|September 26, 2003
Copyright © 2003 PUERTO RICO HERALD. All Rights Reserved.
Is Puerto Rico a Country or Part of the United States?
From time-to-time Herald readers offer suggestions for Hot Button Issue topics. One recently received is apt, in view of Governor Sila Calderons continuing confusion as to whether she is the chief executive of a U.S. Commonwealth or the ruling Sovereign of an independent country. Our reader wants to know if you think that Puerto Rico is a country or part of the United States.
Last week the U.S. Department of State offered its opinion in the matter by releasing letters that Secretary of State Colin Powell had sent to selected U.S. embassies in early August, asserting that the Puerto Rico government, a territory of the United States, was misrepresenting itself as a sovereign state in an attempt to gain admission to the Caribbean States Association and other international organizations represented by heads of state.
The existence of the letters had been reported in San Juan newspapers weeks before but the Forteleza disclaimed any knowledge of them. Calderon told reporters "my relations with President Bush are excellent," and went on to assure the island that her government always sought the guidance of the State Department in matters of foreign policy. According to Herald sources these statements so angered Foggy Bottom that it took the unusual step to make public the language of Powells communications with his ambassadors stationed in the Bahamas, Barbados, Belize, Bolivia, Colombia, Curacao, El Salvador, France, Guatemala, Guyana, Jamaica, Nicaragua, Panama, Spain and Venezuela.
The cables mentioned efforts by Governor Calderon and her Secretary of State, Ferdinand Mercado, to urge governments in the region to sign memoranda "that contain language reserved for agreements between sovereign nations." Of particular concern to Powell was Calderons attempt to gain permanent status at the Ibero-American Summit, to be held in Bolivia this October. At last years summit, held in the Dominican Republic, the Calderon government made another attempt to be seated as an equal, a move thwarted at the last minute when the State Department informed the Dominican government of its displeasure.
The Commonwealths dalliance in international matters extends to commerce as well. During Gov. Calderons term in office, she has logged thousands of overseas miles in an attempt to sign bilateral "trade agreements" with such governments as Chile, Nicaragua and Panama. Currently she is attempting to include Puerto Rico as a part of the America Free Commerce Agreement. These forays caught up with her last week as well.
The Associated Press reported that Peter Watson, Director of the Overseas Private Investment Corporation (OPIC), complained in a letter to the U.S. Department of Commerce that the Government of Puerto Rico efforts to "misappropriate federal authority over exterior relations in the name of autonomy is a chronic problem that is a consequence of the lack of definition of Puerto Ricos political status."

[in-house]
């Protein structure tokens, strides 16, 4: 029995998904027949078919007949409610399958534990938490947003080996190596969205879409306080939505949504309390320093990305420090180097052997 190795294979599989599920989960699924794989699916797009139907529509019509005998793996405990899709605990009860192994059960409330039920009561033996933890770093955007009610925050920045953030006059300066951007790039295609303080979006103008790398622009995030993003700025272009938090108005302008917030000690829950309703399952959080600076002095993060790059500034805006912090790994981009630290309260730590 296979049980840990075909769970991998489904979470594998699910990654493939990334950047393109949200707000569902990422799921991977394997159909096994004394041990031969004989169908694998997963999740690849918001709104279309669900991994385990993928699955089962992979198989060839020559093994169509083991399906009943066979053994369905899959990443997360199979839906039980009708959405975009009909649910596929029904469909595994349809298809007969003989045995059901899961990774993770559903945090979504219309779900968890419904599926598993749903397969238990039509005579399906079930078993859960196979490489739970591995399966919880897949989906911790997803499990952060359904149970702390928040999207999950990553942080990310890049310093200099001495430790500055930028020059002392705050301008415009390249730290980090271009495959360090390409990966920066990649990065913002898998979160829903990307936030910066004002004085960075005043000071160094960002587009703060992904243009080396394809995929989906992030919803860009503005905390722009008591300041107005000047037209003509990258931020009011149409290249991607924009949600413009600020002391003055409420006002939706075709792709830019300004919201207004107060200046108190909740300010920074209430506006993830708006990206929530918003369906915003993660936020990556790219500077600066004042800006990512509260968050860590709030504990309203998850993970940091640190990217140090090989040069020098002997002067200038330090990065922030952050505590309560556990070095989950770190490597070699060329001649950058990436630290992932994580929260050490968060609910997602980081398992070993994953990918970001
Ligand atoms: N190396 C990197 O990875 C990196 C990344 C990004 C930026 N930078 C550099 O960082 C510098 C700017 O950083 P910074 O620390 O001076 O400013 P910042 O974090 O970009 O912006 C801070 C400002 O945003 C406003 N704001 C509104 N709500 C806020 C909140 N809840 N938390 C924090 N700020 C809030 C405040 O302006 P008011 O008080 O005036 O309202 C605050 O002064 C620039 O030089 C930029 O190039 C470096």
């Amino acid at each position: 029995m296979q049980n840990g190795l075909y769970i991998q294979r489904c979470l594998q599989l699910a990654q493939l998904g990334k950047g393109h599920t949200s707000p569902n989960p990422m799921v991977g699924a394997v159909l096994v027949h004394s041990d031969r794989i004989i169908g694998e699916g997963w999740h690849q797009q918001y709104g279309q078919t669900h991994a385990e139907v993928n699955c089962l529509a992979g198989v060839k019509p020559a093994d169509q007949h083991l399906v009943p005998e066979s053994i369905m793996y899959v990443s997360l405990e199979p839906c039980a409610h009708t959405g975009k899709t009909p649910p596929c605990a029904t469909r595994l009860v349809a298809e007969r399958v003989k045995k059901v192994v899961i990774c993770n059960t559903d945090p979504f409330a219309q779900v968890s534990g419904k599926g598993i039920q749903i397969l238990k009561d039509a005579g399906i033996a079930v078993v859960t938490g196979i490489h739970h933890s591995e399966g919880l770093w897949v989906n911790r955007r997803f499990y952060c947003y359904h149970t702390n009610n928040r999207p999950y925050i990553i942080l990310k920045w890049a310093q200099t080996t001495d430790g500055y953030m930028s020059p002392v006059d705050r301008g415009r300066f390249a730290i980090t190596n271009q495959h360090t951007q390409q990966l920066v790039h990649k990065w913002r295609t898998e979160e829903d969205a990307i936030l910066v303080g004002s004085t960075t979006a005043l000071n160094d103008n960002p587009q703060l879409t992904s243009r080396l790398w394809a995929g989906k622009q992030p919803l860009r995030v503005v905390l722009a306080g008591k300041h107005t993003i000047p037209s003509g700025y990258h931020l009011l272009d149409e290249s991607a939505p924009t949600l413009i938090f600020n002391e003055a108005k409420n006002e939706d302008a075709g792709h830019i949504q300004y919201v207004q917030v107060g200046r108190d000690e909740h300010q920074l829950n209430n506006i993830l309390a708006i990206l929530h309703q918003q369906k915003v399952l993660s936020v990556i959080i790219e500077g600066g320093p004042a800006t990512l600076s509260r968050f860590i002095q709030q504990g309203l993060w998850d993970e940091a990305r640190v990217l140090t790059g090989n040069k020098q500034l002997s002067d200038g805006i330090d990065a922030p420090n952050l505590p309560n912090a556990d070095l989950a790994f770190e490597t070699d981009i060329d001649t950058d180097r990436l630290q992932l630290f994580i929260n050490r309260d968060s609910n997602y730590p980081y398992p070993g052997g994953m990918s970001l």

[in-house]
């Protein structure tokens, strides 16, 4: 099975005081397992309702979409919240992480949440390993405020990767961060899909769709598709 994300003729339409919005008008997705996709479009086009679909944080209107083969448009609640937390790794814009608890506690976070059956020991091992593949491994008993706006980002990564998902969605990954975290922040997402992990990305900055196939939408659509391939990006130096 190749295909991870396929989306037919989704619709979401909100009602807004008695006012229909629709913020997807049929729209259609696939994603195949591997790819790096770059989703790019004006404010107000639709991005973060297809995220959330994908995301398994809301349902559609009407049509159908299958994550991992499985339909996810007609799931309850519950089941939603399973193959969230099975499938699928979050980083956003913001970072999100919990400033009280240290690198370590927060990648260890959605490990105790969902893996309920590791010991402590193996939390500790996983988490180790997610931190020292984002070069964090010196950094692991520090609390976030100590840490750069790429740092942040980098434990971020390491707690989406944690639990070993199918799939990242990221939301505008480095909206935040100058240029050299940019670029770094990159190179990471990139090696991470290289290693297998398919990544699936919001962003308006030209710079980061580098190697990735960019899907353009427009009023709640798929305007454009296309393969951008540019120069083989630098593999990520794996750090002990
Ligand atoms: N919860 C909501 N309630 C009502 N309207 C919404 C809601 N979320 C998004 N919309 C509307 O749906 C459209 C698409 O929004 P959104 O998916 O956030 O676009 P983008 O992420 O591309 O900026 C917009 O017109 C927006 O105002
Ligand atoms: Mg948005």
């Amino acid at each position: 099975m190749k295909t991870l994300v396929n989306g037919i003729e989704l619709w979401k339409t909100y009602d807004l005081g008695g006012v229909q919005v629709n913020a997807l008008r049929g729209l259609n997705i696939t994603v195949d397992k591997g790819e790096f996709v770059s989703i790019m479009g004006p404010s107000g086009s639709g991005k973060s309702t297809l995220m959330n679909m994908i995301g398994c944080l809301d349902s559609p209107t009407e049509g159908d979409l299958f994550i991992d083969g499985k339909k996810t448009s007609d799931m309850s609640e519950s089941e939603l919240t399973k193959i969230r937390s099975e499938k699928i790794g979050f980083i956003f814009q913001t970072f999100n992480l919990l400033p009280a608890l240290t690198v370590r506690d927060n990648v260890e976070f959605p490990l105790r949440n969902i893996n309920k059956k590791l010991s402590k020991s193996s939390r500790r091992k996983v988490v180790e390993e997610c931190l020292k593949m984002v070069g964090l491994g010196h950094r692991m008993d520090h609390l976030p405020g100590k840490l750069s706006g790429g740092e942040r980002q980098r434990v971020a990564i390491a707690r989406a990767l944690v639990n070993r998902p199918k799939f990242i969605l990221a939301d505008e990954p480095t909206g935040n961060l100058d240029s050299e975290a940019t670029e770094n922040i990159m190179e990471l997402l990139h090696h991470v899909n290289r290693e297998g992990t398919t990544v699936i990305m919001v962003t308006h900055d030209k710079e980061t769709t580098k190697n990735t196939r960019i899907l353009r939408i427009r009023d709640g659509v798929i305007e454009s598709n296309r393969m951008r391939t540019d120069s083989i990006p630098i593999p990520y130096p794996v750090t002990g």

The federal government has made no objection to Puerto Rico promoting its trade abroad; so long as it does not commit the United States to obligations and is similar to the manner in which states of the union seek business with foreign governments and enterprises. Last week, for example, the governments of Puerto Rico and Uruguay signed an agreement to promote joint investments and cultural exchanges, a deal which the State Department authorized. Aware of the sensitivity of the issue, Uruguayan President Jorge Batlle characterized the pact as "not a treaty" but an agreement for commercial exchange.
Ms. Calderons ambivalence about Puerto Ricos status is at the root of her conflicts with agencies of the United States Government, the Congress and the White House. She sometimes refers to Puerto Rico as a "nation" and sometimes as a "partner" of the United States. Never has it been heard of her to say that Puerto Rico is a "part of the United States," which Washington insists that it is. This is apparent in the tone of her governments advertising in mainland newspapers. A recent full-page ad in "The Hill," a publication devoted to news of Congressional doings, serves as an example.
The ad, apparently intended to attract readers to a Commonwealth website, is entitled, "A Wealth of Things In Common." In its images and rhetoric, the ad conveys a message more appropriate to an address by one sovereign nation to another than that of a territory addressing its sovereign state. The text hails a "shared relationship," that includes history, commerce and defense. It speaks of the United States as a "trading partner." It extols Puerto Rican and American soldiers fighting "side by side," as if they wore different uniforms. In the way in which one nation reminds another that it has offered assistance in time of need, the ad concludes, "When the U.S. was struck by terrorists on September 11th, Puerto Rico emergency workers were among the first on the scene."
So, whos got it right, Sila Calderon or Colin Powell? Is Puerto Rico a country or a part of the United States?
Please vote above.